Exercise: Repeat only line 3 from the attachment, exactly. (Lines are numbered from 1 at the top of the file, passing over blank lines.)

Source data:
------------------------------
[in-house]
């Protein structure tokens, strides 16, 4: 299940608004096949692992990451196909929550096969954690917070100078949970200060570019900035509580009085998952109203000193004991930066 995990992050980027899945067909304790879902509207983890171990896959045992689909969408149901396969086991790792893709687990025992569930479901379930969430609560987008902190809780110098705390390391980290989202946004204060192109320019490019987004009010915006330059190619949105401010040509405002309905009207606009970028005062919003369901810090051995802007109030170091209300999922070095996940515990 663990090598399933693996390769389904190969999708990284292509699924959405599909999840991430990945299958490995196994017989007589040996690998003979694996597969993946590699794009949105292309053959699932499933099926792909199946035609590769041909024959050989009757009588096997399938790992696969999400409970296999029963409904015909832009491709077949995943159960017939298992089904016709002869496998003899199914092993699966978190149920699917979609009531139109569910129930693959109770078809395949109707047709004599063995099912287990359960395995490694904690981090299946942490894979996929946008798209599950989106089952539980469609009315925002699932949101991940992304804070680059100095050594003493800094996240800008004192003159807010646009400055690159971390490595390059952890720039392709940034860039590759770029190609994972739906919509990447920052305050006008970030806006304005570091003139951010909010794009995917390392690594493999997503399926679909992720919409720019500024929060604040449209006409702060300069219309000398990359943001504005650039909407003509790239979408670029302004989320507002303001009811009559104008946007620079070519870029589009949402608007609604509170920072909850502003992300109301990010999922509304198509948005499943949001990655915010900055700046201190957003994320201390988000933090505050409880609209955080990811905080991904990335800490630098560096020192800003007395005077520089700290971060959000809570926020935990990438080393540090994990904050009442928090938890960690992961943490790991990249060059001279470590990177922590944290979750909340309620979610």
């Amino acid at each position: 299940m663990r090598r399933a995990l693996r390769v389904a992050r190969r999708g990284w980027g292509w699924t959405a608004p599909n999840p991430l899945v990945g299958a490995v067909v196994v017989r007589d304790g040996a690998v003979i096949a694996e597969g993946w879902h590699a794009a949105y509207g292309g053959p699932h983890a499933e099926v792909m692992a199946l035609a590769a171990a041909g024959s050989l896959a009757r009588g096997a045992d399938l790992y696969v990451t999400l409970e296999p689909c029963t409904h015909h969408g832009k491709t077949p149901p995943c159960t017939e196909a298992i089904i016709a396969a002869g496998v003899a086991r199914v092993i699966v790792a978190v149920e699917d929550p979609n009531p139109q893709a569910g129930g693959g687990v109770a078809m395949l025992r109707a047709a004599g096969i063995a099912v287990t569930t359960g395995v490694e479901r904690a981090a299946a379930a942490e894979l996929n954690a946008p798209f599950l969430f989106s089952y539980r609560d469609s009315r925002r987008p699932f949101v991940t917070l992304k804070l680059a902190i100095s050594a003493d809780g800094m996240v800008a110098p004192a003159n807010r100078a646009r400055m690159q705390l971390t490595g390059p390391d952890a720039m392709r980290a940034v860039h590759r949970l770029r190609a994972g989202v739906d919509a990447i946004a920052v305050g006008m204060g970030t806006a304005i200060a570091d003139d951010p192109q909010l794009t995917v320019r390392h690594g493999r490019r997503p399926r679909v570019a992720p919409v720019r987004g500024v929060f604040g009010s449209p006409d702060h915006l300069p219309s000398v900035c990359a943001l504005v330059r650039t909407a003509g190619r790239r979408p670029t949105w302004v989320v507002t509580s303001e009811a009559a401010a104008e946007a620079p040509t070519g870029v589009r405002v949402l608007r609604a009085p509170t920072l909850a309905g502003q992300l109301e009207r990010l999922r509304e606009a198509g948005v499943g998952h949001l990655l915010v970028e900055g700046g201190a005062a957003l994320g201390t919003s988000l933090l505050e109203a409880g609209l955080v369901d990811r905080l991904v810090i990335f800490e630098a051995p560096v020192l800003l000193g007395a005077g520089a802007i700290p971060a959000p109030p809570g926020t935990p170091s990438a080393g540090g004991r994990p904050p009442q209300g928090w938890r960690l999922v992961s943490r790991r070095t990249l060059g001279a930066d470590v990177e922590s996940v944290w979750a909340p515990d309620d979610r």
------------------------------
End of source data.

């Amino acid at each position: 299940m663990r090598r399933a995990l693996r390769v389904a992050r190969r999708g990284w980027g292509w699924t959405a608004p599909n999840p991430l899945v990945g299958a490995v067909v196994v017989r007589d304790g040996a690998v003979i096949a694996e597969g993946w879902h590699a794009a949105y509207g292309g053959p699932h983890a499933e099926v792909m692992a199946l035609a590769a171990a041909g024959s050989l896959a009757r009588g096997a045992d399938l790992y696969v990451t999400l409970e296999p689909c029963t409904h015909h969408g832009k491709t077949p149901p995943c159960t017939e196909a298992i089904i016709a396969a002869g496998v003899a086991r199914v092993i699966v790792a978190v149920e699917d929550p979609n009531p139109q893709a569910g129930g693959g687990v109770a078809m395949l025992r109707a047709a004599g096969i063995a099912v287990t569930t359960g395995v490694e479901r904690a981090a299946a379930a942490e894979l996929n954690a946008p798209f599950l969430f989106s089952y539980r609560d469609s009315r925002r987008p699932f949101v991940t917070l992304k804070l680059a902190i100095s050594a003493d809780g800094m996240v800008a110098p004192a003159n807010r100078a646009r400055m690159q705390l971390t490595g390059p390391d952890a720039m392709r980290a940034v860039h590759r949970l770029r190609a994972g989202v739906d919509a990447i946004a920052v305050g006008m204060g970030t806006a304005i200060a570091d003139d951010p192109q909010l794009t995917v320019r390392h690594g493999r490019r997503p399926r679909v570019a992720p919409v720019r987004g500024v929060f604040g009010s449209p006409d702060h915006l300069p219309s000398v900035c990359a943001l504005v330059r650039t909407a003509g190619r790239r979408p670029t949105w302004v989320v507002t509580s303001e009811a009559a401010a104008e946007a620079p040509t070519g870029v589009r405002v949402l608007r609604a009085p509170t920072l909850a309905g502003q992300l109301e009207r990010l999922r509304e606009a198509g948005v499943g998952h949001l990655l915010v970028e900055g700046g201190a005062a957003l994320g201390t919003s988000l933090l505050e109203a409880g609209l955080v369901d990811r905080l991904v810090i990335f800490e630098a051995p560096v020192l800003l000193g007395a005077g520089a802007i700290p971060a959000p109030p809570g926020t935990p170091s990438a080393g540090g004991r994990p904050p009442q209300g928090w938890r960690l999922v992961s943490r790991r070095t990249l060059g001279a930066d470590v990177e922590s996940v944290w979750a909340p515990d309620d979610r």